This is more like a teaser. The setting of medieval France beset by a plague of rats is intriguing. From this trailer, it seems like you’ll have to manage your light source to keep the hungry little critters from munching on your face.

Read an extended gameplay impression here.



Attack on Titan meets giant ogres? Yes please. The look and themes are really cool, but it’s the gameplay that shines here. The movement reminds me of Hulk: Ultimate Destruction, but mixed with tactical dismemberment. Extinction has a lot of potential, and I'm really excited to see where it goes.


Unto the End

Another World meets Shank with a dollop of Banner Saga, Unto the End might’ve been my favourite trailer out of E3. From the trailer, the combat seems meticulous with an emphasis on defense while biding your time. But what really pulled me in was the sense of quiet, how the environments felt like they had room to breathe while you silently wander the wilderness. I got the sense it’ll start out ordinary, and as the game progresses the insanity is going to ramp up. I’m very excited to see how this one turns out.

Read more about Unto the End here.

What games shown at E3 are you most excited about?

Wonder Woman is Really Good

I finally got to see Wonder Woman (later than everybody else), and it was really good.

It was nice to see one of the DC movies have a hopeful hero. One that isn’t bitter and angry at the world. Wonder Woman even touches on that at certain points by having [minor spoilers] the realities of war threaten to turn her into the equivalent of a brooding Superman [/minor spoilers].

I could gush about the movie endlessly, both Gal Gadot and Chris Pine were fantastic, as well as the whole supporting cast, but you don’t need me to tell you it’s a good movie.

I hope the other DC movies learn something from Wonder Woman, because right now the only DC movie I’m interested in watching is Wonder Woman 2.

What did you think of Wonder Woman? And where would you rank it compared to the other superhero movies?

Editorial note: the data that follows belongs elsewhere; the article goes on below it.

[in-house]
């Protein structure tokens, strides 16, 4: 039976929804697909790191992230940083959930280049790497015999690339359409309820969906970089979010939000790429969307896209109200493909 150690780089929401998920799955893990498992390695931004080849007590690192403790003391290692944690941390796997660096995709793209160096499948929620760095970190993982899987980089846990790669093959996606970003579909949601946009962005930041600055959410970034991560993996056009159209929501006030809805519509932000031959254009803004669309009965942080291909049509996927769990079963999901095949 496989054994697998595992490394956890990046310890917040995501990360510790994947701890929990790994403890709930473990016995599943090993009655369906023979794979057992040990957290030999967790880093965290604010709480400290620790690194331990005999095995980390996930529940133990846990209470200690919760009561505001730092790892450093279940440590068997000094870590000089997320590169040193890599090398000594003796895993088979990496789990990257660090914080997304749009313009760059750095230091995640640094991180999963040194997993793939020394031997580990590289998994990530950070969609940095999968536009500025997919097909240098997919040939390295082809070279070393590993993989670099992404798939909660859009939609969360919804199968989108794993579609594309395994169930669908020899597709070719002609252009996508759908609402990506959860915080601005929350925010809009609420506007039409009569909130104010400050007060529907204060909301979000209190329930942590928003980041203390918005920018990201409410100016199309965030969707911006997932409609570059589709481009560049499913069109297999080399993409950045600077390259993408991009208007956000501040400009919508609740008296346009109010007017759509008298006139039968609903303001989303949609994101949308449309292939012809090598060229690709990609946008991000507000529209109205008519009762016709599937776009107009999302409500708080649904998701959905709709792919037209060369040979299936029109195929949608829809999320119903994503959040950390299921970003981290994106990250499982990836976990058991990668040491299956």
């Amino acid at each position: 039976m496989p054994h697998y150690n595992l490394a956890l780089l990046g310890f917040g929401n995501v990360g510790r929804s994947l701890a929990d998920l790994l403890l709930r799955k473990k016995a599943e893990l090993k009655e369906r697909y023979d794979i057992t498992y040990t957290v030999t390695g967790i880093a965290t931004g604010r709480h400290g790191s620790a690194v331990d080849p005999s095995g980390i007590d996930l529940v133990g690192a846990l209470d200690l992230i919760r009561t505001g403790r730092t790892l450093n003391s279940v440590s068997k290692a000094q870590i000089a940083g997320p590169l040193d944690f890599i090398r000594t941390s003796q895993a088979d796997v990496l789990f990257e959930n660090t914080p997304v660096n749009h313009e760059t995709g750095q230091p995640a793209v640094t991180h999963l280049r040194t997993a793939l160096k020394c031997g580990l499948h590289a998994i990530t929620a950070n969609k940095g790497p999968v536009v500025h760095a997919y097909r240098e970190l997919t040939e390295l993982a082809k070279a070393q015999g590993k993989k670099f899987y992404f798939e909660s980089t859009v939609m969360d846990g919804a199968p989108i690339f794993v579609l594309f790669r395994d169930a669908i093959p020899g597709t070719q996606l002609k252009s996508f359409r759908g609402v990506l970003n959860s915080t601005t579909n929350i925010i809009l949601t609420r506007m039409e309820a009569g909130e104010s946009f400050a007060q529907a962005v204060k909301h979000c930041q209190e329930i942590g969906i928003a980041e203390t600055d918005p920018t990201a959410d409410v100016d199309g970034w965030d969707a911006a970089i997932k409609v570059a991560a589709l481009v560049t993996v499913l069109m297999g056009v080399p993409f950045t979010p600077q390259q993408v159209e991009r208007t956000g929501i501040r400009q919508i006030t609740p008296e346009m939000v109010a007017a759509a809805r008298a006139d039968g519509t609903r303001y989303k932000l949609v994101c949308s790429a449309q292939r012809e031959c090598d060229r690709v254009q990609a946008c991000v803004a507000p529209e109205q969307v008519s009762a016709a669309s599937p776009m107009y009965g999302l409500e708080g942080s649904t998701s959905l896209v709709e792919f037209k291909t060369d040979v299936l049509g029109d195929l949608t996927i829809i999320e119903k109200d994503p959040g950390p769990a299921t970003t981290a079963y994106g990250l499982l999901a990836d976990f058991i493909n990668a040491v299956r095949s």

Tarr of Tarrs

This story takes place in the same world as The Horned Scarab, but follows the Tarr and one of his bodyguards trying to evade an assassination attempt. Other than sharing a secondary world, the two stories don't connect in any way. Although, in theory, Tarr of Tarrs takes place while Arn and Rohqim are dealing with the Horned Scarab.


Tarr Oben, Tarr of Tarrs, regarded the land of his empire from a balcony of his temple fortress. Green fields spread before him, cut by mountain ridges and deep valleys. The mighty swing of the river Rund touched the horizon.

Eldara watched from behind silken curtains. Light from the noonday’s sun gleamed off her bronze cuirass. The Tarr had power, a power that was unseen to the eye, but heard in the depths of his voice, and perceived in the stride of his gait, the set of his shoulders, the pits of his eyes.

Tarr Oben turned from the balcony and strode into his chamber, robes embroidered with gold and silver trailing behind him. His necklaces and bracelets sang a soft clangour. Eldara followed, silent, and stood at the study’s entrance with Dula, another guard. 

“Eldara, come and look at this.” The Tarr’s voice resounded deep in Eldara’s chest.